A Partial History of J.I. Case & Co.

History of the J.I. Case & Co. from its origins in the 1840s to the late 1800s


| March/April 1954



Jerome Increase Case

Jerome Increase Case, founder of J.I. Case Co., in 1842. Director and President, March 1, 1880. He died December 22, 1891. Mr. Case was born December 11, 1819.

Humble beginnings

About a hundred years ago, western New York state was the center of our wheat producing area. Among the many industrious farmers in the area were Caleb and Deborah Case who had taken up a homestead at Williamstown in 1811. Eight years later their fourth son was born and named Jerome Increase.

Mr. Caleb Case was not too fond of the hard work involved in flailing out his grain as this occupied he and his sons for the most of the winter, and only let up in the spring in time for them to start their field work. Small wonder then that Caleb Case was one of the first in his community to purchase one of the “Groundhog” threshers. His son Jerome took the greatest interest in the operation of this thresher and soon became the family thresherman. The efficiency of the “Groundhog” thresher as compared to the flail also enabled the Cases to do a bit of threshing for their neighbors hence we see Jerome I. Case as a custom thresherman at an early age.

The custom threshing trade

By the time that Jerome I. Case was 24, he had acquired a small amount of money from his custom work. He now felt that he was ready to go and make his own way in the world, and it was only natural he should choose the trade he liked – threshing.

A number of improvements having been made in threshing machines by the Pitts brothers and others were now proving to be successful in operation by the farmers and threshermen.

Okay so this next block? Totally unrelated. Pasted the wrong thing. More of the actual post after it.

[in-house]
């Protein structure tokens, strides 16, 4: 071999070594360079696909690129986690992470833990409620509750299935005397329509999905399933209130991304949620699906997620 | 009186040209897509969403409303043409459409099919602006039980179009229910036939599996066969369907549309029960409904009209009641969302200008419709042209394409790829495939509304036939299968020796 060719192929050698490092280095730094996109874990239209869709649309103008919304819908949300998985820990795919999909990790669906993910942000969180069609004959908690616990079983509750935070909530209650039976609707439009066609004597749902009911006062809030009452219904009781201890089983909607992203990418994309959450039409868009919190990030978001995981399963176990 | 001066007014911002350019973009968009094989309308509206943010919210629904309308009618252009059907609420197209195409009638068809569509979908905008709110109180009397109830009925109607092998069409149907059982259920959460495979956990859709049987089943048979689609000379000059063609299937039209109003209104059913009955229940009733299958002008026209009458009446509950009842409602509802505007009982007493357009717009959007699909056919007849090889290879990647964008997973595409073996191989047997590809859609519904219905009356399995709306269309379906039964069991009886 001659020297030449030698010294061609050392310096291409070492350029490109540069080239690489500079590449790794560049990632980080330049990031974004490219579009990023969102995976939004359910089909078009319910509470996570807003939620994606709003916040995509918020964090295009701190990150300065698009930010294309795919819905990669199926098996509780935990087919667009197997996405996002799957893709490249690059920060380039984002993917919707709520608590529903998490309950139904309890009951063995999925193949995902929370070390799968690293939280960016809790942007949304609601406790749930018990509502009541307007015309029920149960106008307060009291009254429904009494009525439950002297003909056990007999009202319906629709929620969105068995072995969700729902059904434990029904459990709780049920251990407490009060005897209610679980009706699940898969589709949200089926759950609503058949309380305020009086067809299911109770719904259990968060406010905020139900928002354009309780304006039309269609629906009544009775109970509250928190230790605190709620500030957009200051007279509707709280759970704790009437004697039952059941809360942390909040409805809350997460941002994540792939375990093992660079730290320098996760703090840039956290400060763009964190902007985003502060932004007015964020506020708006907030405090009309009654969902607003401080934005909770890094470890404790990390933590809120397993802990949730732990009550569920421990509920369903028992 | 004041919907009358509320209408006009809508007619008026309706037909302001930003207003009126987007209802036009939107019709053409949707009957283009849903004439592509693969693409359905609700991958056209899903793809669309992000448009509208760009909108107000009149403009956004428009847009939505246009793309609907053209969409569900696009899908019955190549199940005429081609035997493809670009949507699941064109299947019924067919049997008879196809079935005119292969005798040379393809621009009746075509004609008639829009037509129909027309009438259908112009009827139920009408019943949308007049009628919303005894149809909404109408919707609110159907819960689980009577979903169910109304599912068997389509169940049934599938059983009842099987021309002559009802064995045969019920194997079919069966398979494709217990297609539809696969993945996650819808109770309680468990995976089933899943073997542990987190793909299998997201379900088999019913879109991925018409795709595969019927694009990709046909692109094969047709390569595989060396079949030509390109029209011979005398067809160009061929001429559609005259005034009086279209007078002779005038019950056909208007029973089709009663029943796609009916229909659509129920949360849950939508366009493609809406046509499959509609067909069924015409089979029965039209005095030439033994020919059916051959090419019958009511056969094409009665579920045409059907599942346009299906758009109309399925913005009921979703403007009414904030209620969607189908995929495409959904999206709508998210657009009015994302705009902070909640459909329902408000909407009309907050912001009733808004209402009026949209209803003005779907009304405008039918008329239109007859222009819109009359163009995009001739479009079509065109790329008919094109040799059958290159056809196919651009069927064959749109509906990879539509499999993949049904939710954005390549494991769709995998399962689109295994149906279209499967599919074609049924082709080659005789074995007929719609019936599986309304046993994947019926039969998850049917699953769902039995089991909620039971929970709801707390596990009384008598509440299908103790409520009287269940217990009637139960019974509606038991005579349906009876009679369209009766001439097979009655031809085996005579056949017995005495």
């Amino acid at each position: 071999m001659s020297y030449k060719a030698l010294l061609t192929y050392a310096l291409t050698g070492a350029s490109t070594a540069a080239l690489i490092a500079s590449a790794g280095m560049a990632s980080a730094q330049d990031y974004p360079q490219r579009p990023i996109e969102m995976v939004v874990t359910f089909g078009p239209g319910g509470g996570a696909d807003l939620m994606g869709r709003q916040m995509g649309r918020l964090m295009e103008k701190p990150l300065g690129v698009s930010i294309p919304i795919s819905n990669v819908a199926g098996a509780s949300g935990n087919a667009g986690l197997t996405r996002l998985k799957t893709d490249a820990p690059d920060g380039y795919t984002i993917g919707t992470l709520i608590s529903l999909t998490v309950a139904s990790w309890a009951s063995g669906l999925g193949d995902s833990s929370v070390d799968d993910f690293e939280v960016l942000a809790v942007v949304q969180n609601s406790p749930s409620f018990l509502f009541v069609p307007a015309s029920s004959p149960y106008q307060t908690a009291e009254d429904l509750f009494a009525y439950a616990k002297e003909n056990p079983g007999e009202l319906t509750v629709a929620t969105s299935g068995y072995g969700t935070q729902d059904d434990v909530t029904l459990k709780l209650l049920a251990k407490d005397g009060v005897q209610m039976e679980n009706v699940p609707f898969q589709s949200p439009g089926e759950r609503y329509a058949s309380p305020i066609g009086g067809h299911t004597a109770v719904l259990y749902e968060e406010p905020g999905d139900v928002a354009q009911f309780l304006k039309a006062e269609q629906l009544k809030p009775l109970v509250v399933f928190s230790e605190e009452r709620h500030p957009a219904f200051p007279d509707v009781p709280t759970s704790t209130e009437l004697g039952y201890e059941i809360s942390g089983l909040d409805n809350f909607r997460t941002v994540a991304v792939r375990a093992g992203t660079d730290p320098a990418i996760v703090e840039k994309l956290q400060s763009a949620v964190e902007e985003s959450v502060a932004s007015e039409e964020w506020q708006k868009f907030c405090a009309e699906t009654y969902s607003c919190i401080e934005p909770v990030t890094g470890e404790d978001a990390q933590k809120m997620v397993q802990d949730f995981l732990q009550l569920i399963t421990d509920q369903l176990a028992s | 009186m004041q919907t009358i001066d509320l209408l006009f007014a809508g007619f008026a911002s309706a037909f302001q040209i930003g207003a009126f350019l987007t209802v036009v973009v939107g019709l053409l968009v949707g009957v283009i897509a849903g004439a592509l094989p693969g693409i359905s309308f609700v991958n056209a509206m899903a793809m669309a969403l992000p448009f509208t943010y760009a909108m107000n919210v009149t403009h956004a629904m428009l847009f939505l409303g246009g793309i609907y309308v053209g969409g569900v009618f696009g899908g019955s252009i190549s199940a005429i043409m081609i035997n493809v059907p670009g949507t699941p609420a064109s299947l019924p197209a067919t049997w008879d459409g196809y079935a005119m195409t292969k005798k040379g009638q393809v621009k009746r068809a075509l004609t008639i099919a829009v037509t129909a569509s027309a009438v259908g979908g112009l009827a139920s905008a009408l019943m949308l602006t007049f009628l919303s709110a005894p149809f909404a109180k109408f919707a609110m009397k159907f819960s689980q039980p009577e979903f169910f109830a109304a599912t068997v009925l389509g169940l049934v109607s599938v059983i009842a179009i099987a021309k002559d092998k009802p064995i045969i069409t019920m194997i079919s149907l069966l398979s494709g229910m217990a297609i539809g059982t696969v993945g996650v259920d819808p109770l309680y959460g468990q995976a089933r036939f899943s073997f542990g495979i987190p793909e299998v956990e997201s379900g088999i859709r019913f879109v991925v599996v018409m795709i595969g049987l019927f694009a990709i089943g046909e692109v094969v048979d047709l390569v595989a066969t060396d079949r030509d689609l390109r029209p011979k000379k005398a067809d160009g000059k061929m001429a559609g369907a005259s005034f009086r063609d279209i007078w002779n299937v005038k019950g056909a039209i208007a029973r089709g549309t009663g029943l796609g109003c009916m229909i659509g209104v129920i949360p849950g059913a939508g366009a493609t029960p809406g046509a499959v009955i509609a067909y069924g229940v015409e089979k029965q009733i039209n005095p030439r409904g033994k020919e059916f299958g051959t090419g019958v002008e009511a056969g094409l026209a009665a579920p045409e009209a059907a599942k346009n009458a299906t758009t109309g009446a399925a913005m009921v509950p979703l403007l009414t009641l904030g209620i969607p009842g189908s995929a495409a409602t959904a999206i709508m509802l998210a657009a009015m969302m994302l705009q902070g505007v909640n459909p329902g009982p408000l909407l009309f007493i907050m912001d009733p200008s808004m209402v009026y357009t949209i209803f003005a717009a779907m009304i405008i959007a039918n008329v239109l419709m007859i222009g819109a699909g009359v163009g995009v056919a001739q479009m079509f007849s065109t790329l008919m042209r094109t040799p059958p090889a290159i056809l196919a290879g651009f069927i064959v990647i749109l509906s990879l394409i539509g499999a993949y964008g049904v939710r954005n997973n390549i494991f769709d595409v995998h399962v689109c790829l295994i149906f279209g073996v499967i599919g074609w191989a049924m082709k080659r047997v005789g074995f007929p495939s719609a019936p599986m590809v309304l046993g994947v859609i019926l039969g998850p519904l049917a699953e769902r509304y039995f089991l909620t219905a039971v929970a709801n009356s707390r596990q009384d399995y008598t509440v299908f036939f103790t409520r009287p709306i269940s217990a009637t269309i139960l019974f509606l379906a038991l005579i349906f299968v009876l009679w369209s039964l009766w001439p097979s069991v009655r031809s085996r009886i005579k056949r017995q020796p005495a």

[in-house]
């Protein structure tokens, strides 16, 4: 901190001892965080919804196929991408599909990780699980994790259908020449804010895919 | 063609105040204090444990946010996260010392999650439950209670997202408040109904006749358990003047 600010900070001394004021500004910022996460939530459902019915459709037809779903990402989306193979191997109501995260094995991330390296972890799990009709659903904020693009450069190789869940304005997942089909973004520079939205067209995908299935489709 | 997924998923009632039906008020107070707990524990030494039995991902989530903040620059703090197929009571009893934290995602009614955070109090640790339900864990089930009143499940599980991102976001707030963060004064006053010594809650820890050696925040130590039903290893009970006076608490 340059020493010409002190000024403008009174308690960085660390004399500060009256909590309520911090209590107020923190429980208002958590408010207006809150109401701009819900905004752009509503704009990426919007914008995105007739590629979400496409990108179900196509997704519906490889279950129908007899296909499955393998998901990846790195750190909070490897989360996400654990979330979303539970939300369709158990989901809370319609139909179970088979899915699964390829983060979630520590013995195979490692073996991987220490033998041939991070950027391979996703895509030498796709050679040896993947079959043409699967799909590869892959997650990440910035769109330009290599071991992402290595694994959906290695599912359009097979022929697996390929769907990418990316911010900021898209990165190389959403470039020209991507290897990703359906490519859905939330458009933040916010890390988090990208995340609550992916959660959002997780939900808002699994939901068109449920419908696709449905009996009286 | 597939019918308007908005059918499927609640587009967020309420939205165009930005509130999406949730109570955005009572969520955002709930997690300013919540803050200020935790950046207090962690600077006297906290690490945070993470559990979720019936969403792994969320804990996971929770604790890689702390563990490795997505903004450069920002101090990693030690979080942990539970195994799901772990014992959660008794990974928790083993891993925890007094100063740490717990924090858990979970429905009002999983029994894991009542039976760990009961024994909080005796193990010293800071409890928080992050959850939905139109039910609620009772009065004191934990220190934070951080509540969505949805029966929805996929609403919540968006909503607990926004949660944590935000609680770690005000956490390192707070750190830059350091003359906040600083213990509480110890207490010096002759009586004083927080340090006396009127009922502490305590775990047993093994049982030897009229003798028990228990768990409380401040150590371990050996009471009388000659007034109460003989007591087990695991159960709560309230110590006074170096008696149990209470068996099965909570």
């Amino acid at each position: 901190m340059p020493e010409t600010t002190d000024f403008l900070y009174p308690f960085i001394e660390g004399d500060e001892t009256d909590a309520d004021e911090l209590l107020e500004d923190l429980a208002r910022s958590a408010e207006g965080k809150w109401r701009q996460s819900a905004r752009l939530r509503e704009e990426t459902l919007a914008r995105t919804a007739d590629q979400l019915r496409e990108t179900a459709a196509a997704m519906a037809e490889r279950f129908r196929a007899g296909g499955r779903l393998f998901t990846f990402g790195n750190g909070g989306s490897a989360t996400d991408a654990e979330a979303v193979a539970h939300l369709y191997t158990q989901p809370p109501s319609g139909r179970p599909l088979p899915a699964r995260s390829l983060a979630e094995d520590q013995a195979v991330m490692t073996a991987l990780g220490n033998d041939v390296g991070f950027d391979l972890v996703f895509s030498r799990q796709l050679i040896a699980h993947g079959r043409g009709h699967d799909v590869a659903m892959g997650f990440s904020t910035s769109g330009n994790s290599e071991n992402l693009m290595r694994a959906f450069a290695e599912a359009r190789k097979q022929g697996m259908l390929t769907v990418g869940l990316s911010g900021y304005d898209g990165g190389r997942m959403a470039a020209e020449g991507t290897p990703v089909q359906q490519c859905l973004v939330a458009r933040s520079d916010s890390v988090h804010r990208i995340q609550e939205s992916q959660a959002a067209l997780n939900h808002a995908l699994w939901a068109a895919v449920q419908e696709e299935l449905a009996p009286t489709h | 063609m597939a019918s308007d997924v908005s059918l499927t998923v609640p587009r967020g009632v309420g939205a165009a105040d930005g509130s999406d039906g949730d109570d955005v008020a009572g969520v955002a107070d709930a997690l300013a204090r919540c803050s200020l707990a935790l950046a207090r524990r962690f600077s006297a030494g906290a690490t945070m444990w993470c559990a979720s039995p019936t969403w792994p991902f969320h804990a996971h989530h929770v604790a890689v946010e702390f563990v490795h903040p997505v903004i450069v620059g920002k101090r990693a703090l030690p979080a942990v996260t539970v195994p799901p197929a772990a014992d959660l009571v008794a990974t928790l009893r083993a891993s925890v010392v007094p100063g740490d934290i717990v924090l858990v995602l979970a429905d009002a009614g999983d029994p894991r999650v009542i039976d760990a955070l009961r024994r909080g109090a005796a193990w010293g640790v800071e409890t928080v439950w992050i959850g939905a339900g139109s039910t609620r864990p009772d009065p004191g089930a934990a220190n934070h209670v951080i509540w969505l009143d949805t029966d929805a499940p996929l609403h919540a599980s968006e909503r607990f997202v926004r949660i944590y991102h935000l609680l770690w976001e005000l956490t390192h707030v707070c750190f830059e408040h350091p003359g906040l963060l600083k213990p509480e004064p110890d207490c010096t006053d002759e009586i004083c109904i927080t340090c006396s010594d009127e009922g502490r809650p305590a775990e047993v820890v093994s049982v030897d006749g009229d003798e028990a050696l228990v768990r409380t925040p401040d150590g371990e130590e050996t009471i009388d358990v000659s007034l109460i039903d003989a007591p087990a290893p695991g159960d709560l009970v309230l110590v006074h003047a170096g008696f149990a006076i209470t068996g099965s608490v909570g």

Wishing to go west, and hearing of the wonders of the western regions adjacent to the Great Lakes, he picked Wisconsin, and finally came to Rochester late in the fall of 1842. He brought with him six of the latest types of threshers, for he had heard they would have ready sale out here on the frontier. These machines were bought on credit and five were sold at a profit which gave him a bit of capital with which to get started, and also marked him as a shrewd business man.

With the remaining machine, he resumed his trade of custom threshing. When not occupied by this, he was busy keeping his machine in repair. Working as he did, with and on his thresher, he discovered many of its shortcomings, and by discussing them with farmers, found that there was a need for an improved machine.

Racine Threshing Machine Works

It was with this need in mind that he moved to Racine, then but a village located directly on the lake front and, therefore, assured necessary transportation facilities. Here he rented a small shop and started to build what was his idea of a good thresher. Success was his, for three years later he built a shop of his own located on the river. Sweep and tread powers were added to the line of goods. Case, wishing to keep his threshers in the front rank, also added improvements of other prominent thresher builders, such as Pitts, Wemple, Farquhar, Russell and others.

The threshers he built found ready sale in this new country which was rapidly being settled. In making business and collection calls, Case was taken from his shop more and more, so in 1852 he obtained the services of M.B. Erskine who he placed in charge of his shop. The shop grew with the increased demand for threshers till in 1855 it was necessary to add steam power to run the machinery and a foundry to insure a dependable supply of good castings.

The business soon grew to the point where it was necessary for Mr. Case to spend more of his time on company administration, and he was also interested in local and state government, as behooved the successful businessman, therefore he employed a Mr. R.H. Baker as general agent and collector for the company.

Freda Wilson
9/10/2009 2:39:39 PM

Can you tell me where I could find a DVD, or Tape of the History of Case ASAP??????